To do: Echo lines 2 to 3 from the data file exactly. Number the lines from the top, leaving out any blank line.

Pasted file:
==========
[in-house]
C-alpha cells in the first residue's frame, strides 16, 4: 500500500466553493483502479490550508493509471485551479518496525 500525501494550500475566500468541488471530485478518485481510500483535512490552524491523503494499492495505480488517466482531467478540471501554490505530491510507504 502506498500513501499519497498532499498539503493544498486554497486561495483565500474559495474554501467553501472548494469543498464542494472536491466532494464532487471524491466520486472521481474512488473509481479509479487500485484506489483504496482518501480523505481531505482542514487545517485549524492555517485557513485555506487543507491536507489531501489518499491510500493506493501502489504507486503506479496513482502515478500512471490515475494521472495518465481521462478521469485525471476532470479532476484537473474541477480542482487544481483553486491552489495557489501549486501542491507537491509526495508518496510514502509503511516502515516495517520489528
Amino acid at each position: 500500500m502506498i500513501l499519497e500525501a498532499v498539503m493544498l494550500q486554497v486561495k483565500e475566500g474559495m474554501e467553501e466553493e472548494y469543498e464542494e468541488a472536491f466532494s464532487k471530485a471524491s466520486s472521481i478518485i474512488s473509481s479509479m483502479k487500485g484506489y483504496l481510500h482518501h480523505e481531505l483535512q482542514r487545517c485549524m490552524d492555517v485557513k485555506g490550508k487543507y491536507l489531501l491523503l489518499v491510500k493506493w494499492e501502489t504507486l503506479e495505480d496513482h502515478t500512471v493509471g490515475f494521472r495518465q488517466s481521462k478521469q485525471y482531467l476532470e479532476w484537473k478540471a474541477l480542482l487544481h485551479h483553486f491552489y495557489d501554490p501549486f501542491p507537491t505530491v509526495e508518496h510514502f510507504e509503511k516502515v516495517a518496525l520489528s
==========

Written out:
C-alpha cells in the first residue's frame, strides 16, 4: 500500500466553493483502479490550508493509471485551479518496525 500525501494550500475566500468541488471530485478518485481510500483535512490552524491523503494499492495505480488517466482531467478540471501554490505530491510507504 502506498500513501499519497498532499498539503493544498486554497486561495483565500474559495474554501467553501472548494469543498464542494472536491466532494464532487471524491466520486472521481474512488473509481479509479487500485484506489483504496482518501480523505481531505482542514487545517485549524492555517485557513485555506487543507491536507489531501489518499491510500493506493501502489504507486503506479496513482502515478500512471490515475494521472495518465481521462478521469485525471476532470479532476484537473474541477480542482487544481483553486491552489495557489501549486501542491507537491509526495508518496510514502509503511516502515516495517520489528
Amino acid at each position: 500500500m502506498i500513501l499519497e500525501a498532499v498539503m493544498l494550500q486554497v486561495k483565500e475566500g474559495m474554501e467553501e466553493e472548494y469543498e464542494e468541488a472536491f466532494s464532487k471530485a471524491s466520486s472521481i478518485i474512488s473509481s479509479m483502479k487500485g484506489y483504496l481510500h482518501h480523505e481531505l483535512q482542514r487545517c485549524m490552524d492555517v485557513k485555506g490550508k487543507y491536507l489531501l491523503l489518499v491510500k493506493w494499492e501502489t504507486l503506479e495505480d496513482h502515478t500512471v493509471g490515475f494521472r495518465q488517466s481521462k478521469q485525471y482531467l476532470e479532476w484537473k478540471a474541477l480542482l487544481h485551479h483553486f491552489y495557489d501554490p501549486f501542491p507537491t505530491v509526495e508518496h510514502f510507504e509503511k516502515v516495517a518496525l520489528s